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Recurring Decimals

Change recurring decimals into their corresponding fractions and vica versa.

Level 1 Level 2 Exam-Style Help More Decimals

Do not use a calculator. You can earn a trophy if you get at least 9 questions correct and you do this activity online.

1. This is a recurring decimal number: \(0.22222222\)... Which digit is recurring?

Correct Wrong

2. This is a recurring decimal number: \(0.43888888\)... Which digit is recurring?

Correct Wrong

3. A recurring decimal number can also be written like this: \(0.\dot 9\). Which digit is recurring?

Correct Wrong

4. For this number: \(0.17\dot 6\dot 4\). Which group of digits are recurring?

Correct Wrong

5. For this number: \( 0.198 \dot 621 \dot 4 \). What is the period of the recurrence?

Correct Wrong

6. Convert the fraction \( \frac{1}{3} \) to a decimal correct to 3 decimal places.

Correct Wrong

7. Convert the fraction \( \frac{2}{3} \) to a decimal correct to 5 decimal places.

Correct Wrong

8. Convert the fraction \( \frac{2}{9} \) to a decimal correct to 3 decimal places.

Correct Wrong

9. Convert the fraction \( \frac{6}{11} \) to a decimal correct to 5 decimal places.

Correct Wrong

10. Write the number \( 3 \frac{11}{12} \) as a decimal correct to 7 decimal places.

Correct Wrong

11. Write the number \( 4 \frac{10}{13} \) correct to 16 significant figures.

Correct Wrong

12. What is the period of recurrence of the decimal representing the fraction \( \frac{11}{13} \) ?

Correct Wrong
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This is Recurring Decimals level 1. You can also try:
Level 2

Instructions

Try your best to answer the questions above. Type your answers into the boxes provided leaving no spaces. As you work through the exercise regularly click the "check" button. If you have any wrong answers, do your best to do corrections but if there is anything you don't understand, please ask your teacher for help.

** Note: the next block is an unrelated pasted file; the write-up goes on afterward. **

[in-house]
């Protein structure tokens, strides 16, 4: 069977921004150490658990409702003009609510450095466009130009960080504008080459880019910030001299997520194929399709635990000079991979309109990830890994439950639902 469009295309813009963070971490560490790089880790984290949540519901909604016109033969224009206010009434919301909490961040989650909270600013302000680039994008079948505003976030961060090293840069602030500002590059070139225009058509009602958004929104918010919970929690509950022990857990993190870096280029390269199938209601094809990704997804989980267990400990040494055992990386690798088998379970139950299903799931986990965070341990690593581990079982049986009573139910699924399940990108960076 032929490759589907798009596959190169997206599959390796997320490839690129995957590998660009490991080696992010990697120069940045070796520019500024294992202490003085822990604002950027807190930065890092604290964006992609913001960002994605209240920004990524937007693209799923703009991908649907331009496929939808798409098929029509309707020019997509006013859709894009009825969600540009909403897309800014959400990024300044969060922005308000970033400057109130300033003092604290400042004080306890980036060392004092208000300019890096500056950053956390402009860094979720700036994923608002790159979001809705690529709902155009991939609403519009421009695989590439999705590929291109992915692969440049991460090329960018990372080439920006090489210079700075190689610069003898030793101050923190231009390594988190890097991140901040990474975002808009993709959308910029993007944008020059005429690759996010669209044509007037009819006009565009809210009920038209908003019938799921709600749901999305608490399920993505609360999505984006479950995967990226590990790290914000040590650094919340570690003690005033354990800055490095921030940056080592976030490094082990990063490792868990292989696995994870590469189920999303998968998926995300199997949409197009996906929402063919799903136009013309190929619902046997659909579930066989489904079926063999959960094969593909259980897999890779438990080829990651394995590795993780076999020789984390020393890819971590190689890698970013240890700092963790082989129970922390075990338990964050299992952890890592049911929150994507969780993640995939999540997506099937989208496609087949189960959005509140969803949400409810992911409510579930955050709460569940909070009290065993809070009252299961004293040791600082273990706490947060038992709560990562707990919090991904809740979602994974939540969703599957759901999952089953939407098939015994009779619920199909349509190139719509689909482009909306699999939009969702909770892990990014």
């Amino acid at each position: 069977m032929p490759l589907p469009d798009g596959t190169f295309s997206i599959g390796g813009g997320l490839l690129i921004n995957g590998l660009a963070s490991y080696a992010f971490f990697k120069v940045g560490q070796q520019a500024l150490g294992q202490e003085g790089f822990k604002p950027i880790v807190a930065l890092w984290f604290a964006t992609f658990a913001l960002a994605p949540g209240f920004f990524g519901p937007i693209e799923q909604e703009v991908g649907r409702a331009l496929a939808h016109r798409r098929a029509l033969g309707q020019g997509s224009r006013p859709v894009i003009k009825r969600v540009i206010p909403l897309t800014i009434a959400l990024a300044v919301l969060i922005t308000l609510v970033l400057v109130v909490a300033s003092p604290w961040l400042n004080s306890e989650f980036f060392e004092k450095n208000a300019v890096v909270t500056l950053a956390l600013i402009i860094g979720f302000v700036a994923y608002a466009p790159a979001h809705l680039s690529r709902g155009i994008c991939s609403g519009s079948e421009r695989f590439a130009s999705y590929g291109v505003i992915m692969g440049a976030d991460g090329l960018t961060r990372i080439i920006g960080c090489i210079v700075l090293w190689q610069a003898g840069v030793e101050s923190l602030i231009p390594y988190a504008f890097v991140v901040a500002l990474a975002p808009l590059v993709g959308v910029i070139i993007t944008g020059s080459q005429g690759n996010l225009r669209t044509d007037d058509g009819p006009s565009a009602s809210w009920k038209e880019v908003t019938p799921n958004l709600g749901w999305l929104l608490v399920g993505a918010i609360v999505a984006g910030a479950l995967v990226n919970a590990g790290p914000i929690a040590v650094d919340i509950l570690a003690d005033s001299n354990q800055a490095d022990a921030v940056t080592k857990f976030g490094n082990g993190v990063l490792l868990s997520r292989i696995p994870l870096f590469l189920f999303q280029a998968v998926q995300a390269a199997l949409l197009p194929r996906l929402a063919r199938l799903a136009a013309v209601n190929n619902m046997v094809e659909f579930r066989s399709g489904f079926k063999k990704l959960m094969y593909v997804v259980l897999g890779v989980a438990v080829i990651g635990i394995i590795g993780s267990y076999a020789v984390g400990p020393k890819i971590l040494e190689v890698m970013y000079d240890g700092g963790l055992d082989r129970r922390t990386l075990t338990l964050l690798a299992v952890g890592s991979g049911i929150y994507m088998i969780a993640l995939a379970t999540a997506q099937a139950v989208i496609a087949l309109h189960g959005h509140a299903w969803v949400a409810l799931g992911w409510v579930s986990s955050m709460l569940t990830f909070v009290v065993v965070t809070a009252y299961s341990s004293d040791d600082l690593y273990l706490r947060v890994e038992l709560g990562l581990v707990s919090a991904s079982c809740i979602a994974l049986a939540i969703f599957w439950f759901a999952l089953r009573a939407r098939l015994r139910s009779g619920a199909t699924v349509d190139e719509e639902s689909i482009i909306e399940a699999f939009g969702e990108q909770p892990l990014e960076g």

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Wednesday, August 30, 2017

"Here's something to think about, discuss with your friends and share with your teacher:

What is the difference between \(0.\dot 9\) and one?
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Help

A decimal with a repeating digit (or set of digits) is called a recurring decimal.

For example \(0.77777777...\) is a recurring decimal and is called "nought point seven recurring"

\(9.247347347...\) is also a recurring decimal and is called "nine point two four seven recurring"

The period of a recurring decimal is the number of digits in the repeating section so for the second example above the period is three.

A more efficient way of writing out a recurring decimal is by only writing the repeating digit once but putting a dot over the first and last number in the repeating sequence. Another method is drawing a line over the repeating digit or digits.Here are some examples.

\(0.333333333... = 0.\dot 3 = 0.\overline 3\)

\(0.76531531531... = 0.76\dot 53\dot 1 = 0.76\overline{531}\)

A fraction can be converted to a decimal using long division; dividing the numerator by the denominator. If the decimal is recurring the repeating pattern of numbers will be spotted in the long division working. The following example shows the repeating patterns when converting \( \frac{7}{11} \) to a decimal:

Using long division to convert a fraction into a recurring decimal

There are two common methods for converting a recurring decimal to a fraction:

Method 1

1 repeating digit

Let the recurring decimal be represented by \(x\)

$$x = 0.8888888...$$

Multiply both sides by 10 (as there is one repeating digit)

$$10x = 8.8888888...$$

Subtract the first equation from the second

$$9x = 8$$ $$x = \frac{8}{9}$$

2 repeating digits

Let the recurring decimal be represented by \(x\)

$$x = 1.36363636...$$

Multiply both sides by 100 (as there are two repeating digits)

$$100x = 136.36363636...$$

Subtract the first equation from the second

$$99x = 135$$ $$x = \frac{135}{99}$$ $$x = \frac{15}{11}$$

3 repeating digits

The method is the same but multiply both sides by 1000.

Method 2

1 repeating digit

Example: convert \(0.8888888...\) to a fraction.

This method requires you to know that \(\frac19 = 0.1111111...\)

\(0.8888888...\) is exactly eight times \(0.1111111...\)

$$\therefore 0.8888888... = \frac{8}{9}$$

2 repeating digits

Example: convert \(0.45454545\) to a fraction in its lowest terms.

This method requires you to know that \(\frac{1}{99} = 0.01010101...\)

\(0.45454545...\) is exactly forty five times \(0.01010101...\)

$$\therefore 0.45454545... = \frac{45}{99}$$ $$0.45454545... = \frac{5}{11}$$

3 repeating digits

Example: convert \(0.\dot 61\dot 2\) to a fraction in its lowest terms.

This method requires you to know that \(\frac{1}{999} = 0.\dot 00\dot 1\)

\(0.\dot 61\dot 2\) is exactly six hundred and twelve times \(0.\dot 00\dot 1\)

$$\therefore 0.\dot 61\dot 2 = \frac{612}{999}$$ $$0.\dot 61\dot 2 = \frac{68}{111}$$

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